SAN FRANCISCO--With Release 2 of its 9i Application Server, unveiled last week, Oracle Corp. continues to push into a lucrative market dominated by BEA Systems Inc. and IBM.
But as the Redwood Shores, Calif., company used its OpenWorld conference here to promote the new release, Microsoft Corp., also trying to make a mark in the application server space, briefed key partners on its future application server vision. Code-named Indigo, the Microsoft software will feature an alternative to the J2EE (Java 2 Enterprise Edition) development and run-time environment.
Indigo excludes Java and builds on Microsofts C#, a Java-like competitor. Microsoft does not offer a stand-alone application server; it includes application server functionality in Windows as part of Internet Information Services. The Redmond, Wash., company has been telling developers it is incorporating Indigo in a future release of Windows, most likely the version code-named Longhorn, which is due out in the spring of 2003. Microsoft declined to comment on Indigo last week.
Oracle CEO Larry Ellison said in a speech that while Oracles application server is "late to the game," the company is "getting a lot of growth out of the app server business."
Ellison also criticized Microsoft for abandoning Java. "Microsofts definition is that all standards are owned by Microsoft," he said. "So C# by definition is a standard. Who other than Microsoft thinks C# is a standard?"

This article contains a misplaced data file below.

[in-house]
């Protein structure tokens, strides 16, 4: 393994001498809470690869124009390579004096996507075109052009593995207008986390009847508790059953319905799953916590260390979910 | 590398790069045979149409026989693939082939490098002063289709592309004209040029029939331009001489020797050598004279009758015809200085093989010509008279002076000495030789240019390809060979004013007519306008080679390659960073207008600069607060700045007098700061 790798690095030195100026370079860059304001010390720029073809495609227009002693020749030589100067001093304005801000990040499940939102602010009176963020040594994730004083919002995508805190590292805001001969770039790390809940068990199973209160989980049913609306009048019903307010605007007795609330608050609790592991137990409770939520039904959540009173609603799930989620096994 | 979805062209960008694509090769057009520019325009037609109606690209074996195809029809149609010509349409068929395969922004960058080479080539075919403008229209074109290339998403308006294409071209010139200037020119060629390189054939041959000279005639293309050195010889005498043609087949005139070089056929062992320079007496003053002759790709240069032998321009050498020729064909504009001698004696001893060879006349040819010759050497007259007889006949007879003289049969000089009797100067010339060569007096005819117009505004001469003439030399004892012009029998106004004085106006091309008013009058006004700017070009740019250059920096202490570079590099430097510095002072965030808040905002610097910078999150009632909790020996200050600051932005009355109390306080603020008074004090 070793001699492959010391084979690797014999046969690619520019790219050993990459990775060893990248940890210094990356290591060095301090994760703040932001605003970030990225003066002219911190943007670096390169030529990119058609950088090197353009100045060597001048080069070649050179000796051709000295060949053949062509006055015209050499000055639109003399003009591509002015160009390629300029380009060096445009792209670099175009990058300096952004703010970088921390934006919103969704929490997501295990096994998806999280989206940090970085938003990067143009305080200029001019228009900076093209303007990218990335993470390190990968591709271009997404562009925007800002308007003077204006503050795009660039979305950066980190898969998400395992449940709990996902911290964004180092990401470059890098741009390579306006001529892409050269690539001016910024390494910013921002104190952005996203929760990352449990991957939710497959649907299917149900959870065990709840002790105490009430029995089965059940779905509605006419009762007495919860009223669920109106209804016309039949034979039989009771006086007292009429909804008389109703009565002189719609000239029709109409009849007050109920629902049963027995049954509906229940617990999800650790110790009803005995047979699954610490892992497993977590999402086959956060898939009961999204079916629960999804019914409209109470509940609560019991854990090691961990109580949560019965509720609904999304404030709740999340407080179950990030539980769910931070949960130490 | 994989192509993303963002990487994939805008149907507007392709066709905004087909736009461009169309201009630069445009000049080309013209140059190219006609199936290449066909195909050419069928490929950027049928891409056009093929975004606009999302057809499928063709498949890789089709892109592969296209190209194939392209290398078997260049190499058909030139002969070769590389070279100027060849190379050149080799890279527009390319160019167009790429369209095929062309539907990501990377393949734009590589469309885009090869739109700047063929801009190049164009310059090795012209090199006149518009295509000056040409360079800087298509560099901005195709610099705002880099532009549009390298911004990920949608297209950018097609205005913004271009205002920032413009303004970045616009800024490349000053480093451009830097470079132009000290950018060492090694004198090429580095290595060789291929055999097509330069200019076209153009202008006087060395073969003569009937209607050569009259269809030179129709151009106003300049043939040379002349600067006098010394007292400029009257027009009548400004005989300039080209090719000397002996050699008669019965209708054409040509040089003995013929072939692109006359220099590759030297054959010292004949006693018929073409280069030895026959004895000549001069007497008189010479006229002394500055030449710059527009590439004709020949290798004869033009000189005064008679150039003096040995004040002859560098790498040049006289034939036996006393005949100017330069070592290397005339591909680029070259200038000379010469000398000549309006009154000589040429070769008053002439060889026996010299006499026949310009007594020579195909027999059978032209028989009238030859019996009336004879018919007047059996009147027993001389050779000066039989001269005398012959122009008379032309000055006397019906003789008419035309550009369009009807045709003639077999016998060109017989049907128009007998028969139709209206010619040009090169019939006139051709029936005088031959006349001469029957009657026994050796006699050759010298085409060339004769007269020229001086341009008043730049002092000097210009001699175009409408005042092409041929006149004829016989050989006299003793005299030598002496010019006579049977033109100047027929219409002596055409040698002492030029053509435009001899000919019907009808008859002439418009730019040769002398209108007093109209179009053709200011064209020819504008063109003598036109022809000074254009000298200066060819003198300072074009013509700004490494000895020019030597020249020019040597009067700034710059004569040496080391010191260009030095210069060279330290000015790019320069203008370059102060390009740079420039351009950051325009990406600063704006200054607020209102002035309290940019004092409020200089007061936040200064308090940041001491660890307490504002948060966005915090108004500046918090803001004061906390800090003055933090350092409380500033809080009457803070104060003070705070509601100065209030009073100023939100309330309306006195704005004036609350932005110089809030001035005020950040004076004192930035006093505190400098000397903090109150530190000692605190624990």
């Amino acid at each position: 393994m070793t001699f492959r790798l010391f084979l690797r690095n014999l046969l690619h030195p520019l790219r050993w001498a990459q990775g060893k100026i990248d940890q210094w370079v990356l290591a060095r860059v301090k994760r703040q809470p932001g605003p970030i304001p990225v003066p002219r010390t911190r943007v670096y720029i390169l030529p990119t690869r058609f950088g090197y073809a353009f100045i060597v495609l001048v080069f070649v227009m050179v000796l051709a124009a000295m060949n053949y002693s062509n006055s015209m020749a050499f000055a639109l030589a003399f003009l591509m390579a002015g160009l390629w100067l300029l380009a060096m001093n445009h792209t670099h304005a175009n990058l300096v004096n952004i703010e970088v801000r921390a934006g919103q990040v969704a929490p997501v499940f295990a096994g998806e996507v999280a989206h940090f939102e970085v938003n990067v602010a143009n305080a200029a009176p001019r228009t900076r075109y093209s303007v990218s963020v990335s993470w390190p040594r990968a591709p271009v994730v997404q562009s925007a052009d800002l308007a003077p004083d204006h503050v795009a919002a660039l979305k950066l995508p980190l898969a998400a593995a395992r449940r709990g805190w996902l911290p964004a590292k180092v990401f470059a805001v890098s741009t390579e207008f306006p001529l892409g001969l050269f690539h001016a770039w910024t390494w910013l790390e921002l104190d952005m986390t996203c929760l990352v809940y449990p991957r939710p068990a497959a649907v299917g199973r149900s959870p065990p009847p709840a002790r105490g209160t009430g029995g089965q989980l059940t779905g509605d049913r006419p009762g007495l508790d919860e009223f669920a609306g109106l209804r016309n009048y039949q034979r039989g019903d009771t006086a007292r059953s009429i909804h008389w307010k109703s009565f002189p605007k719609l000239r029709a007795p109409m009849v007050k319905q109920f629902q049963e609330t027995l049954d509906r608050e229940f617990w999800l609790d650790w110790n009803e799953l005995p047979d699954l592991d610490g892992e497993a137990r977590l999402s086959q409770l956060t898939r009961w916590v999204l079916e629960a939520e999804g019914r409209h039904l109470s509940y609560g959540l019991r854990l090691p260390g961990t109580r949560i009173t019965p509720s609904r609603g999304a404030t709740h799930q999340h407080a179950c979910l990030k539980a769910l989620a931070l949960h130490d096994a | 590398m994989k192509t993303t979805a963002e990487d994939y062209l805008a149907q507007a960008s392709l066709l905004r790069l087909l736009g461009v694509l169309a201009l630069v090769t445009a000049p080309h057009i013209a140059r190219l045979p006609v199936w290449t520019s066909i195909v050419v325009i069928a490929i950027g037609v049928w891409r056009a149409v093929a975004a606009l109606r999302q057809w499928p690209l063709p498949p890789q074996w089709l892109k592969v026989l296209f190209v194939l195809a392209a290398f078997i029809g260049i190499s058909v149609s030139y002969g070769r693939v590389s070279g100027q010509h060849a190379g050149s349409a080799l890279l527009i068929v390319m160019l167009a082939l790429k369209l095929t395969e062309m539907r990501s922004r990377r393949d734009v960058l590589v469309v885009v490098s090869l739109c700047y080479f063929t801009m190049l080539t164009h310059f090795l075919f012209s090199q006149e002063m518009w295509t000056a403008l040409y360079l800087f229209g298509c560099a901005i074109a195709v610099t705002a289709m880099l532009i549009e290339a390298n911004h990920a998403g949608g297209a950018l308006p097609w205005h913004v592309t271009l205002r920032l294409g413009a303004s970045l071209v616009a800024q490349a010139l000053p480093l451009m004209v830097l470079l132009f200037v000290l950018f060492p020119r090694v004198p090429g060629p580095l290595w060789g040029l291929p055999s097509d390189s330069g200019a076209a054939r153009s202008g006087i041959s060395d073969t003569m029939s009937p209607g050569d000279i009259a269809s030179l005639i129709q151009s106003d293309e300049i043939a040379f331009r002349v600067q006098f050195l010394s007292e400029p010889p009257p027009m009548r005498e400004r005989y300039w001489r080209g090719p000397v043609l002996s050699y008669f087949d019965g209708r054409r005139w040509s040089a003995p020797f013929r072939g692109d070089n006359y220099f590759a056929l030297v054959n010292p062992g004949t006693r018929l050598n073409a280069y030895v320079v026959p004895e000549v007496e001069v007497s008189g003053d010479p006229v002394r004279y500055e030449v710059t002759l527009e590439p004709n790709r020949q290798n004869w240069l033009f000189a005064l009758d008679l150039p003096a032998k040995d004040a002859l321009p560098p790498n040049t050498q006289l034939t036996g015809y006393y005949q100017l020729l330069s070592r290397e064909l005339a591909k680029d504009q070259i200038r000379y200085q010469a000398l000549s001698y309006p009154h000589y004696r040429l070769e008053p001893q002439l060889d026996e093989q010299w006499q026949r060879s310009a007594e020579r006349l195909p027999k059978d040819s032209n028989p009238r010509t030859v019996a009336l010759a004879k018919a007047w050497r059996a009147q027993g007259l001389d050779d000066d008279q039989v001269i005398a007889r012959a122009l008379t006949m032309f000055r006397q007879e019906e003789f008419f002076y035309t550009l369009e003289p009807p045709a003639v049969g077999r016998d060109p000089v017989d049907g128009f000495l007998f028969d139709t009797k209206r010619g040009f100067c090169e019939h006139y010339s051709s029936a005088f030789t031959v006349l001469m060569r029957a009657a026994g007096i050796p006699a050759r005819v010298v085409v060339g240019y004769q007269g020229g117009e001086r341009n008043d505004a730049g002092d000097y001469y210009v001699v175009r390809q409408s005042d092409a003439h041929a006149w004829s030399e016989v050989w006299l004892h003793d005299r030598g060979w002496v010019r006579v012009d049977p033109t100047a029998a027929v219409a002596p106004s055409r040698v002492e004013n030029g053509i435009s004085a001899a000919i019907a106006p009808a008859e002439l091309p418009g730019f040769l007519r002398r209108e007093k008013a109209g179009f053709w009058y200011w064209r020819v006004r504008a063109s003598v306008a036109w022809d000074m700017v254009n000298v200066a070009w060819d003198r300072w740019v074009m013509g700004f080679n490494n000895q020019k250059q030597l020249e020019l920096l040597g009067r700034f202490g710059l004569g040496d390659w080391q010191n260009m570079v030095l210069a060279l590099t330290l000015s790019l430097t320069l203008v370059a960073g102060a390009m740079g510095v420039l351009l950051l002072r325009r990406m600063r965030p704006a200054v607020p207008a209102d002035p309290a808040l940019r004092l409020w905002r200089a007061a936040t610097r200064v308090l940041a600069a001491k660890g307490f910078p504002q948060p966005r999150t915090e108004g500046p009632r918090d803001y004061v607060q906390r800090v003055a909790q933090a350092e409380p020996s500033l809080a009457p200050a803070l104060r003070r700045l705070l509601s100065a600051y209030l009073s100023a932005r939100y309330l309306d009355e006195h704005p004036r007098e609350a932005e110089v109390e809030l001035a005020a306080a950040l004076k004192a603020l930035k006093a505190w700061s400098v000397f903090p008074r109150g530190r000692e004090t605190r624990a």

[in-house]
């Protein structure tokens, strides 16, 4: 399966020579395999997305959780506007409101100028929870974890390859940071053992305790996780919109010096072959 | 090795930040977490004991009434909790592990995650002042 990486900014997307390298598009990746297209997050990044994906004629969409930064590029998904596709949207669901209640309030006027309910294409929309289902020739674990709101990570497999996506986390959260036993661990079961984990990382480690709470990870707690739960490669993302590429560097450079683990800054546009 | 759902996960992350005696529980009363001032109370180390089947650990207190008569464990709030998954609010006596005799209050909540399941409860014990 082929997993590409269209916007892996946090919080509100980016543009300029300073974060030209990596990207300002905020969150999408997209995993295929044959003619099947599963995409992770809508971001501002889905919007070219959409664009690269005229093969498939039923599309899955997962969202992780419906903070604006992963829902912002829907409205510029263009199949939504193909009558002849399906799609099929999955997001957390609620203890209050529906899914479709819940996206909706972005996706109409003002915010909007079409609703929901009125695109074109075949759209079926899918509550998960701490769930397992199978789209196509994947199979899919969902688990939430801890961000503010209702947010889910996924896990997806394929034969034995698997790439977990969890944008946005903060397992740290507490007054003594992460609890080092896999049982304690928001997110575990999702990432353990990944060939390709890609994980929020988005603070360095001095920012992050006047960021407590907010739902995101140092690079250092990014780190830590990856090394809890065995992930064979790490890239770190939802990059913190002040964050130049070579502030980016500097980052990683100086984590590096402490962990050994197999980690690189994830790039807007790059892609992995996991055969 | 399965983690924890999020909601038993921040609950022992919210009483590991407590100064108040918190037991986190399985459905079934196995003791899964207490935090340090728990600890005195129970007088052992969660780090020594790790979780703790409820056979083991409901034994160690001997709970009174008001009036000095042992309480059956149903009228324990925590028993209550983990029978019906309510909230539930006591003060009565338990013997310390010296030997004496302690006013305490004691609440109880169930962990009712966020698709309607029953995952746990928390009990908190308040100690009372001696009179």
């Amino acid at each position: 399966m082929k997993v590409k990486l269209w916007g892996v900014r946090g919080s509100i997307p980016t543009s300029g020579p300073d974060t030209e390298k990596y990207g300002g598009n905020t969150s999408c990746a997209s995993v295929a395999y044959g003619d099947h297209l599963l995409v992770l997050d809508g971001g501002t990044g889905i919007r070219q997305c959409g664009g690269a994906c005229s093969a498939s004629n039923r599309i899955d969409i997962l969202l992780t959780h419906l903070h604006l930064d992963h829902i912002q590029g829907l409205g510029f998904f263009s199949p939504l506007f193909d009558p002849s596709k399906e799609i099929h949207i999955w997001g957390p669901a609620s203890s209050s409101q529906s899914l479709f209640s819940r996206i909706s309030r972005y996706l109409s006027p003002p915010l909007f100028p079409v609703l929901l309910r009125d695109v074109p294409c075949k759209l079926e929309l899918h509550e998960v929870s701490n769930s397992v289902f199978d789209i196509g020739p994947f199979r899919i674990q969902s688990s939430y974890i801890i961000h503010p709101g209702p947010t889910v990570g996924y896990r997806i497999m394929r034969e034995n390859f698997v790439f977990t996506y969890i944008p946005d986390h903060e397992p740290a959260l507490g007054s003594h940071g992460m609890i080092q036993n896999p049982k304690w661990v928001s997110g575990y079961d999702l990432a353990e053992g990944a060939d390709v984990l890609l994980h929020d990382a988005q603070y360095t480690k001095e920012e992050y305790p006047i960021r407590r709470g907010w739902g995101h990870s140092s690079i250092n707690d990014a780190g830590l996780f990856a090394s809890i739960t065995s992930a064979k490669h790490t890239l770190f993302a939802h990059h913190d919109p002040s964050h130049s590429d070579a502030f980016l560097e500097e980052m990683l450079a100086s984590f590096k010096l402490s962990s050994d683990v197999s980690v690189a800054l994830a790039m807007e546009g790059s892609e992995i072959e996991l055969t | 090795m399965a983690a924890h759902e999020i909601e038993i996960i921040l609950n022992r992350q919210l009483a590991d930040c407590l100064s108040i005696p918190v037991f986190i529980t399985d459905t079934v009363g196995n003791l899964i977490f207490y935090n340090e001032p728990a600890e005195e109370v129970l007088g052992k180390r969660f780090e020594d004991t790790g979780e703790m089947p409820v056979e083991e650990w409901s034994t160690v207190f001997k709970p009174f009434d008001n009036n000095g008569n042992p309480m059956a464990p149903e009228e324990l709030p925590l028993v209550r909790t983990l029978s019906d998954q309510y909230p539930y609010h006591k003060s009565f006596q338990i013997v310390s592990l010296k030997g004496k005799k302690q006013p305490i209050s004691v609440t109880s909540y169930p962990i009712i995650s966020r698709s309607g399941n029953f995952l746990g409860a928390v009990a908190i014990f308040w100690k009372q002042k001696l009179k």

On the contrary, he said, Oracle9i Application Server improves support for J2EE and Web services standards such as Simple Object Access Protocol.
Developers here said the Microsoft lock-in strategy wont hold water with organizations that need to deploy their applications across platforms other than Windows.
"In my mind, it becomes an issue of independence," said Mark Johnson, Web development manager at Acco Brands Inc., in Lincolnshire, Ill. "In the company Im in now, we have a broad spectrum of boxes to support. If Im going to be respected by my employer, Im not going to tie myself to a single vendor—not Microsoft, Oracle or IBM."
Johnson uses Oracles JDeveloper Java tool but runs applications on Macromedia Inc.s JRun application server. He said he is considering migrating to Oracle9i Application Server Release 2, which will be available in the first quarter.
Condon Brown, founder and principal consultant of Requirements Engineering Associates Inc., a San Francisco software development shop, said he is interested in what Microsoft is doing with .Net and Indigo, "but we really need to be truly interoperable. And its clear the world is going Java." Brown said Microsoft is too important a player to ignore.
"Indigo will probably fly with the Microsoft die-hards," said one Java developer, who asked not to be identified. "I like to think the masses are shrinking, but the Microsoft marketing bucks are big, so it probably isnt."
Meanwhile, Steve Siu, CEO of CargoSmart Ltd., of San Jose, Calif., which provides a portal for the container transportation industry, said Oracle9i Application Servers J2EE support and integration features have helped reduce development time for CargoSmarts portal applications.
Evan Quinn, an analyst at Hurwitz Group Inc., of Framingham, Mass., said, "J2EE has set the tone, and if Microsoft does not get included, their mind share is bound to be lower, and there will be a lot of bids theyre not going to get invited to."